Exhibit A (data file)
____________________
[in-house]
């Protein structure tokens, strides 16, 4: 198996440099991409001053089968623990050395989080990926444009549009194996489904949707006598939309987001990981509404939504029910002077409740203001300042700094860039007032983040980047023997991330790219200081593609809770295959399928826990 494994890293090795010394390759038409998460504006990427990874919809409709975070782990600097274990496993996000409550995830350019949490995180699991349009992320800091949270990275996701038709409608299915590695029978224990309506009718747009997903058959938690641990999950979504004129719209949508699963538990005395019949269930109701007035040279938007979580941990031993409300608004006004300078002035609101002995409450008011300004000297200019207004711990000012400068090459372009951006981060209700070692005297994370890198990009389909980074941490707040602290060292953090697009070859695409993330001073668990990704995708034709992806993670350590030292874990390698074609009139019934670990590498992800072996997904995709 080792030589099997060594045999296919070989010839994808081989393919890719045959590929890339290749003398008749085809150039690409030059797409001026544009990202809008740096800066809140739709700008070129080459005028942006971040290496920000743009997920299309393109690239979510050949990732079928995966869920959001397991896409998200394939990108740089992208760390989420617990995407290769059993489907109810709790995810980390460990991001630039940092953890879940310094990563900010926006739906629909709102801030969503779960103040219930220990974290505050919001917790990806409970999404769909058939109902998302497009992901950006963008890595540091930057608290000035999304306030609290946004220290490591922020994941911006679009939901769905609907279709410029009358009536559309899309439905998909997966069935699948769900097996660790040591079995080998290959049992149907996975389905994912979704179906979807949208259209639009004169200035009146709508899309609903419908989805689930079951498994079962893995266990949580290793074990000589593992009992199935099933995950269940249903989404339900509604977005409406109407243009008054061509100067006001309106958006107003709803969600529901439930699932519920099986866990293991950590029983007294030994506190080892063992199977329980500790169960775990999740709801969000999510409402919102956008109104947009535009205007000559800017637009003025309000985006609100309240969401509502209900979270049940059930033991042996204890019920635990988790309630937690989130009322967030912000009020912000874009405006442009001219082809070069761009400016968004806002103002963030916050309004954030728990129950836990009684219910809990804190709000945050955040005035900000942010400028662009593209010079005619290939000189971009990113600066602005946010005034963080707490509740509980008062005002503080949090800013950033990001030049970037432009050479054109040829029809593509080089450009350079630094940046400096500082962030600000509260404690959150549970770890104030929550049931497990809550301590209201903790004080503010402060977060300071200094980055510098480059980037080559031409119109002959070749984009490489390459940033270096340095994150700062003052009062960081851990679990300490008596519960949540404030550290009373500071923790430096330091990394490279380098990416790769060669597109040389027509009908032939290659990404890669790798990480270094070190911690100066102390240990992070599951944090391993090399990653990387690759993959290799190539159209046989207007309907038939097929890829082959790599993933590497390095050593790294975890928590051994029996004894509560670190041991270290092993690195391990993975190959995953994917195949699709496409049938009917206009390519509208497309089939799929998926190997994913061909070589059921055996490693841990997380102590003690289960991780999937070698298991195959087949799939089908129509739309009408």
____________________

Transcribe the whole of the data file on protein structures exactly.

[in-house]
């Protein structure tokens, strides 16, 4: 198996440099991409001053089968623990050395989080990926444009549009194996489904949707006598939309987001990981509404939504029910002077409740203001300042700094860039007032983040980047023997991330790219200081593609809770295959399928826990 494994890293090795010394390759038409998460504006990427990874919809409709975070782990600097274990496993996000409550995830350019949490995180699991349009992320800091949270990275996701038709409608299915590695029978224990309506009718747009997903058959938690641990999950979504004129719209949508699963538990005395019949269930109701007035040279938007979580941990031993409300608004006004300078002035609101002995409450008011300004000297200019207004711990000012400068090459372009951006981060209700070692005297994370890198990009389909980074941490707040602290060292953090697009070859695409993330001073668990990704995708034709992806993670350590030292874990390698074609009139019934670990590498992800072996997904995709 080792030589099997060594045999296919070989010839994808081989393919890719045959590929890339290749003398008749085809150039690409030059797409001026544009990202809008740096800066809140739709700008070129080459005028942006971040290496920000743009997920299309393109690239979510050949990732079928995966869920959001397991896409998200394939990108740089992208760390989420617990995407290769059993489907109810709790995810980390460990991001630039940092953890879940310094990563900010926006739906629909709102801030969503779960103040219930220990974290505050919001917790990806409970999404769909058939109902998302497009992901950006963008890595540091930057608290000035999304306030609290946004220290490591922020994941911006679009939901769905609907279709410029009358009536559309899309439905998909997966069935699948769900097996660790040591079995080998290959049992149907996975389905994912979704179906979807949208259209639009004169200035009146709508899309609903419908989805689930079951498994079962893995266990949580290793074990000589593992009992199935099933995950269940249903989404339900509604977005409406109407243009008054061509100067006001309106958006107003709803969600529901439930699932519920099986866990293991950590029983007294030994506190080892063992199977329980500790169960775990999740709801969000999510409402919102956008109104947009535009205007000559800017637009003025309000985006609100309240969401509502209900979270049940059930033991042996204890019920635990988790309630937690989130009322967030912000009020912000874009405006442009001219082809070069761009400016968004806002103002963030916050309004954030728990129950836990009684219910809990804190709000945050955040005035900000942010400028662009593209010079005619290939000189971009990113600066602005946010005034963080707490509740509980008062005002503080949090800013950033990001030049970037432009050479054109040829029809593509080089450009350079630094940046400096500082962030600000509260404690959150549970770890104030929550049931497990809550301590209201903790004080503010402060977060300071200094980055510098480059980037080559031409119109002959070749984009490489390459940033270096340095994150700062003052009062960081851990679990300490008596519960949540404030550290009373500071923790430096330091990394490279380098990416790769060669597109040389027509009908032939290659990404890669790798990480270094070190911690100066102390240990992070599951944090391993090399990653990387690759993959290799190539159209046989207007309907038939097929890829082959790599993933590497390095050593790294975890928590051994029996004894509560670190041991270290092993690195391990993975190959995953994917195949699709496409049938009917206009390519509208497309089939799929998926190997994913061909070589059921055996490693841990997380102590003690289960991780999937070698298991195959087949799939089908129509739309009408």